Progress isn’t always linear

I screwed up at work today. I talk often about my successes; It’s only fair that I should also talk about my failures. And today was definitely a failure, and it was my failure.

My client and I were working on a Lego model. Well, actually, he was doing most of the work, and I was occasionally helping, and occasionally trying to help but actually screwing it up instead. That wasn’t the failure part, although I do feel bad for giving him the wrong instructions from time to time because I misunderstood the directions.

The problem was that the pieces to this model came in lots of little bags that separated out the pieces for the different sections. I wanted to keep them organized like that. He wanted to dump them all into one big tray. And I assumed, foolishly, that he simply didn’t understand the way they were organized, and that if I could get him to understand, he would do things my way, because my way made more sense.

So I wanted time to explain this before he dumped out all the pieces, and so I was taking the bags away from him. And he was trying to grab them back. I was being reactive, rather than reasoning. I panicked and made a disagreement into an unnecessary confrontation, because I was so focused on my goal that I forgot to respect his ability and right to make his own decisions. The end result was him shoving me, which I fully deserved, not because violence is acceptable, but because he had already made his decision clear to me multiple times, and I had disrespected it. I fully support the right of my clients to defend themselves physically when they have already asked for respect in other ways and been ignored.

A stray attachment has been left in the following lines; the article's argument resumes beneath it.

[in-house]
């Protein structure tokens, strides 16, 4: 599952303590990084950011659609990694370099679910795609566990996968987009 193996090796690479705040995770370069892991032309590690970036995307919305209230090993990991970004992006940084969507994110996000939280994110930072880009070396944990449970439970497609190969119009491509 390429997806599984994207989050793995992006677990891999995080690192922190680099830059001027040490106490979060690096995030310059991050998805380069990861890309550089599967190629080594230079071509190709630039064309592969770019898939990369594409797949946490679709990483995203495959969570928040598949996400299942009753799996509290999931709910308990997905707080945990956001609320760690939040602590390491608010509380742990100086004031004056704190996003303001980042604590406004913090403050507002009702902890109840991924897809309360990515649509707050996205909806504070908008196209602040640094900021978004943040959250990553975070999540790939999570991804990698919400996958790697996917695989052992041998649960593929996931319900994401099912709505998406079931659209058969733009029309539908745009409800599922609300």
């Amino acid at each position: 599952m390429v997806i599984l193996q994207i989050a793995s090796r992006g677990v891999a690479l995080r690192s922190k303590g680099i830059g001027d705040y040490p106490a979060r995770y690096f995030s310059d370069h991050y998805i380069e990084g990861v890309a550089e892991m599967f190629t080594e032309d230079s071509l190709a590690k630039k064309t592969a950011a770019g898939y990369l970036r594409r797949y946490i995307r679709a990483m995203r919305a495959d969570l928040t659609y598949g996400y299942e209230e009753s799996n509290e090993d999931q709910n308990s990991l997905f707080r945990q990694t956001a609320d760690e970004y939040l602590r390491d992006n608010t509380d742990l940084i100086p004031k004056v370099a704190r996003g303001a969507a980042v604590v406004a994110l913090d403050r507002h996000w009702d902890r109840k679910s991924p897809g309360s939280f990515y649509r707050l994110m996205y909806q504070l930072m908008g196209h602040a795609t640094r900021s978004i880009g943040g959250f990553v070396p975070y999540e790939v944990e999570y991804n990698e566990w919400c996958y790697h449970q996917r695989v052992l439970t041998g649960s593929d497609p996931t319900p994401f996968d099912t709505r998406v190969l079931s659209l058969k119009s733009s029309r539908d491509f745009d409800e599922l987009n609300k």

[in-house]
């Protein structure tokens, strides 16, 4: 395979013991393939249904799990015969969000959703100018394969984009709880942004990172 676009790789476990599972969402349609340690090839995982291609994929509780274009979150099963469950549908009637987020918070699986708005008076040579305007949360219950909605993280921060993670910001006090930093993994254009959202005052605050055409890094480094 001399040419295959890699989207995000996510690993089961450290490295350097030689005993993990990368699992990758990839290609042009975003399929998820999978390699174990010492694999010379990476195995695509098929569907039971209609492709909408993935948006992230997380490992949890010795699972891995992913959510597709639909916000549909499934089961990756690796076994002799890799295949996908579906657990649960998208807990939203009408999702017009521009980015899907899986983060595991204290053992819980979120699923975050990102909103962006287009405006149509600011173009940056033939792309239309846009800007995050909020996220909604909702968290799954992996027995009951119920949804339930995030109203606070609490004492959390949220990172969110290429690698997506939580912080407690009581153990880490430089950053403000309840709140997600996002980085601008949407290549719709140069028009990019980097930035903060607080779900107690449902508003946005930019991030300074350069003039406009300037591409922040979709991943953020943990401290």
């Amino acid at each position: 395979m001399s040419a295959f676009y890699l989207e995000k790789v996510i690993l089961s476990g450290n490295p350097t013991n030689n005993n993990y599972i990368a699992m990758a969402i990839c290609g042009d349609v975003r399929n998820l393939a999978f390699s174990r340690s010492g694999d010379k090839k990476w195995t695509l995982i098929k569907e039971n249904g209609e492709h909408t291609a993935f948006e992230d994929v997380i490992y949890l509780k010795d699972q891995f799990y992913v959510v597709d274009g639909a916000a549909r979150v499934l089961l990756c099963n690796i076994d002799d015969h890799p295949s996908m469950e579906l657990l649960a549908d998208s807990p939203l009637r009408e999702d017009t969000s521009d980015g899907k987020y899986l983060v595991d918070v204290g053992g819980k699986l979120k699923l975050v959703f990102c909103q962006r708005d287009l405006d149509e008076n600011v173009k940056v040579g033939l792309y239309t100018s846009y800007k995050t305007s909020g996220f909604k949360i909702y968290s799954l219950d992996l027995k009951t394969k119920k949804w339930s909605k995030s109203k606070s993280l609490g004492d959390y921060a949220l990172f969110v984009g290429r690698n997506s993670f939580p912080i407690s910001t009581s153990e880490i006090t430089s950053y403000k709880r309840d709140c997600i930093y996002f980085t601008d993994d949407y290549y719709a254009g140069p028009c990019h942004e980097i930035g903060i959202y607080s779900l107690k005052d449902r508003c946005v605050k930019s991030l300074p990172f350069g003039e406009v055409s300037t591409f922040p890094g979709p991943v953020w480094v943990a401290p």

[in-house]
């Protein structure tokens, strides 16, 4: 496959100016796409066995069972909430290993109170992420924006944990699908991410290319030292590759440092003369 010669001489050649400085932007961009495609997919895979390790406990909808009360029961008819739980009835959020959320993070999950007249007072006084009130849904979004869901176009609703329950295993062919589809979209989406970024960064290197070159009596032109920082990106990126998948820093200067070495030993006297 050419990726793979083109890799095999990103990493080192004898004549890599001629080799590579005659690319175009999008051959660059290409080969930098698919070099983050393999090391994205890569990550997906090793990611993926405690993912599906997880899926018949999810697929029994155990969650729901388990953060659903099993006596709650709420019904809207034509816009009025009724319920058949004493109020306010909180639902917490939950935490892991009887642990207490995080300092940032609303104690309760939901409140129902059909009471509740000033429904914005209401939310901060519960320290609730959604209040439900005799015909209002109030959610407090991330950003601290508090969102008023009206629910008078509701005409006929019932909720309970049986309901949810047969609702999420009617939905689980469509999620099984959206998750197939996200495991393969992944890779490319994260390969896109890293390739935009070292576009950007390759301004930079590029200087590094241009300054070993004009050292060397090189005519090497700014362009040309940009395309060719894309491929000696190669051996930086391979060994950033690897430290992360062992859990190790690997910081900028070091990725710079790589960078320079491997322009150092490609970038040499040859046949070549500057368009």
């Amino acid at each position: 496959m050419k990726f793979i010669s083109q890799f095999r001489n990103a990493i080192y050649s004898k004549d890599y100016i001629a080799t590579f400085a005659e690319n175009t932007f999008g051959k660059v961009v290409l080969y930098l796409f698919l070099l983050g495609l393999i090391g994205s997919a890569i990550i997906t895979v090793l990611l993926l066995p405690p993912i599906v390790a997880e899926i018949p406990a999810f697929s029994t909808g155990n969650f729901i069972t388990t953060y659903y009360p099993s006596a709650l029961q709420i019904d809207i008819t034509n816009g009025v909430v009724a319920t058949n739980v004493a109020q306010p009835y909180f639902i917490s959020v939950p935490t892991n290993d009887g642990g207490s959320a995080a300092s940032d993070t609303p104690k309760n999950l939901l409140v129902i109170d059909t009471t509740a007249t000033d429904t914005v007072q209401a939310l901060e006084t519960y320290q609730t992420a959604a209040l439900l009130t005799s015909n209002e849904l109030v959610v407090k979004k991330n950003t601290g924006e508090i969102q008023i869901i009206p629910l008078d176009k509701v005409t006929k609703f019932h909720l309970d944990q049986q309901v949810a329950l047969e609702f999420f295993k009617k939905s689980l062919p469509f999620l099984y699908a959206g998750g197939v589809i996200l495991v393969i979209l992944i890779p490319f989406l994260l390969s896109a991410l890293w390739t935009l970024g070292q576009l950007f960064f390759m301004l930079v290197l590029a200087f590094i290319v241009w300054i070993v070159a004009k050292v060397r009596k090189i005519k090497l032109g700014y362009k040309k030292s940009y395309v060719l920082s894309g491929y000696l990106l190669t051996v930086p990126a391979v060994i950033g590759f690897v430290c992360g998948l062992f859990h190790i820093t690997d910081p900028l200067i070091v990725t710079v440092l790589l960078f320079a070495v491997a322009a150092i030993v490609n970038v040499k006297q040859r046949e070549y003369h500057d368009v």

I want to be clear that I am not saying that we should always give in to a child who wants to do things in a different way than we do. I AM saying that we need to make that decision calmly, not out of an emotional need to be in charge, and that if we’re going to override a child’s clearly expressed preference, we need a good reason to do so, such as a safety concern. Simply wanting to prove that I was right was not a sufficient reason for me to cause him significant emotional distress by withholding something he was trying to use. I was the adult in the situation, and I needed to keep my ego in check. Today, for a few minutes, I failed at that.

At that point, I realize that I was being the problem, and backed off. And I apologized. More than once. But damage was already done. He was angry at me, and had every right to be. I think he was still angry when I left, because he didn’t see me out to my car as he usually does. I broke his trust by behaving like another child rather than like an adult whose job is to care for him, and I don’t know when or if he will forgive me for that. More importantly, I realize he may feel less safe around me now, at least emotionally. I feel terrible about that. But feeling bad doesn’t fix anything, so instead I’m going to focus on doing better in the future, both with this client and in other situations. That’s all I can do. Learn from my own mistakes, and try not to make them again.

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